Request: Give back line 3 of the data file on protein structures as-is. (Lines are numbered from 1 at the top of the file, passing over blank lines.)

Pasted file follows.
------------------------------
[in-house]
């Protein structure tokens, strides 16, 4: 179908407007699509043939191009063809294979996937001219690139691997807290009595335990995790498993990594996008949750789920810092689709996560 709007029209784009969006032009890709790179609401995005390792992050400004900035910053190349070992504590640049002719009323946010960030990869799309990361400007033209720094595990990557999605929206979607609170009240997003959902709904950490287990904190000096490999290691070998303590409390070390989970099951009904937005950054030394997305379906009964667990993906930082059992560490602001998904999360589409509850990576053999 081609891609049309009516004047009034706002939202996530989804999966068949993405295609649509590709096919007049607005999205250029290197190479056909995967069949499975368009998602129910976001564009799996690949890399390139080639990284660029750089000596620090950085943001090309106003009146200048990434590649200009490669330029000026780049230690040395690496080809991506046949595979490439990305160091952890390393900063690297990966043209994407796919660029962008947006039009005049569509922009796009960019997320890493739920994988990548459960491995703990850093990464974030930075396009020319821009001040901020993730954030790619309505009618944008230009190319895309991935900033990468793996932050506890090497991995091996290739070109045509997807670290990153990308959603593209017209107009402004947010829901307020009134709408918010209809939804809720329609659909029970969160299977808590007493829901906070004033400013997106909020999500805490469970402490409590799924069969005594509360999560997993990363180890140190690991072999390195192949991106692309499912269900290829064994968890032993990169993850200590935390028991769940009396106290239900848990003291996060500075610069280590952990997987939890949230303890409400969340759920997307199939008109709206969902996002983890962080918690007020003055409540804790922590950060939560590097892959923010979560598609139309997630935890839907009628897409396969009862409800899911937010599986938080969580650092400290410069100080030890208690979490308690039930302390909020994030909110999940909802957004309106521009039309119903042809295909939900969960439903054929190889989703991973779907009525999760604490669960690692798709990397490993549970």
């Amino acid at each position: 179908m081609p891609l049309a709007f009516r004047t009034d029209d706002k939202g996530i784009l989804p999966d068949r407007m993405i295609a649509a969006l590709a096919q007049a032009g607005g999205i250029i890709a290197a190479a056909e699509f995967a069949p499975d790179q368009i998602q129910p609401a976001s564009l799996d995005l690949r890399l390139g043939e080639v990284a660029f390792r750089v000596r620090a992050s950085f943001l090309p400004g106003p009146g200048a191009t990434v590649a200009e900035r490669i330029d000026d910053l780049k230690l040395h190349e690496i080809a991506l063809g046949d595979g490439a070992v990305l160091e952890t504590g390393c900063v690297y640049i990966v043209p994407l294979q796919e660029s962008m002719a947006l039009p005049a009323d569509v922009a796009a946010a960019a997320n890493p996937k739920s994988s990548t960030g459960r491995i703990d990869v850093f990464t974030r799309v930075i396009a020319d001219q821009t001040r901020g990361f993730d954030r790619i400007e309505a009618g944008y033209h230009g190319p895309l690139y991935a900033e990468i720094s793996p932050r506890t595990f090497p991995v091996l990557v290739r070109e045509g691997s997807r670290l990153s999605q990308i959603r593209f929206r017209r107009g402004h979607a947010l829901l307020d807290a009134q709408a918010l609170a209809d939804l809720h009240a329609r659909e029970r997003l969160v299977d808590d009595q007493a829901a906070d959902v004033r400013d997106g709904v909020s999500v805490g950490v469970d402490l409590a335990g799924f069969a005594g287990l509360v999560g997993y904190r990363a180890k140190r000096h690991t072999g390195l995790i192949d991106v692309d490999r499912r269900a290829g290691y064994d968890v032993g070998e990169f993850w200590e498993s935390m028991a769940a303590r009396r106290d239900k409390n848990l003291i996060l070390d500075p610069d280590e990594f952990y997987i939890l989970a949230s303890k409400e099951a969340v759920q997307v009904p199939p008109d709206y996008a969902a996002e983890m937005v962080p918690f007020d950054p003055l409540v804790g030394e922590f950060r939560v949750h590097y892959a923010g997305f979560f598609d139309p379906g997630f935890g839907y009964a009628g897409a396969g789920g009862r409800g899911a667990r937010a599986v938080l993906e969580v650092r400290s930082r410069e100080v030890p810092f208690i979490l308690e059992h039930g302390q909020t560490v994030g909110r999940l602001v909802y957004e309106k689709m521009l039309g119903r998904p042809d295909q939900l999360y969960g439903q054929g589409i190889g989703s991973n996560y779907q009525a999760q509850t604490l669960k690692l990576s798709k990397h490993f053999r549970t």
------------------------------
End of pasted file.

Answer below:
């Amino acid at each position: 179908m081609p891609l049309a709007f009516r004047t009034d029209d706002k939202g996530i784009l989804p999966d068949r407007m993405i295609a649509a969006l590709a096919q007049a032009g607005g999205i250029i890709a290197a190479a056909e699509f995967a069949p499975d790179q368009i998602q129910p609401a976001s564009l799996d995005l690949r890399l390139g043939e080639v990284a660029f390792r750089v000596r620090a992050s950085f943001l090309p400004g106003p009146g200048a191009t990434v590649a200009e900035r490669i330029d000026d910053l780049k230690l040395h190349e690496i080809a991506l063809g046949d595979g490439a070992v990305l160091e952890t504590g390393c900063v690297y640049i990966v043209p994407l294979q796919e660029s962008m002719a947006l039009p005049a009323d569509v922009a796009a946010a960019a997320n890493p996937k739920s994988s990548t960030g459960r491995i703990d990869v850093f990464t974030r799309v930075i396009a020319d001219q821009t001040r901020g990361f993730d954030r790619i400007e309505a009618g944008y033209h230009g190319p895309l690139y991935a900033e990468i720094s793996p932050r506890t595990f090497p991995v091996l990557v290739r070109e045509g691997s997807r670290l990153s999605q990308i959603r593209f929206r017209r107009g402004h979607a947010l829901l307020d807290a009134q709408a918010l609170a209809d939804l809720h009240a329609r659909e029970r997003l969160v299977d808590d009595q007493a829901a906070d959902v004033r400013d997106g709904v909020s999500v805490g950490v469970d402490l409590a335990g799924f069969a005594g287990l509360v999560g997993y904190r990363a180890k140190r000096h690991t072999g390195l995790i192949d991106v692309d490999r499912r269900a290829g290691y064994d968890v032993g070998e990169f993850w200590e498993s935390m028991a769940a303590r009396r106290d239900k409390n848990l003291i996060l070390d500075p610069d280590e990594f952990y997987i939890l989970a949230s303890k409400e099951a969340v759920q997307v009904p199939p008109d709206y996008a969902a996002e983890m937005v962080p918690f007020d950054p003055l409540v804790g030394e922590f950060r939560v949750h590097y892959a923010g997305f979560f598609d139309p379906g997630f935890g839907y009964a009628g897409a396969g789920g009862r409800g899911a667990r937010a599986v938080l993906e969580v650092r400290s930082r410069e100080v030890p810092f208690i979490l308690e059992h039930g302390q909020t560490v994030g909110r999940l602001v909802y957004e309106k689709m521009l039309g119903r998904p042809d295909q939900l999360y969960g439903q054929g589409i190889g989703s991973n996560y779907q009525a999760q509850t604490l669960k690692l990576s798709k990397h490993f053999r549970t």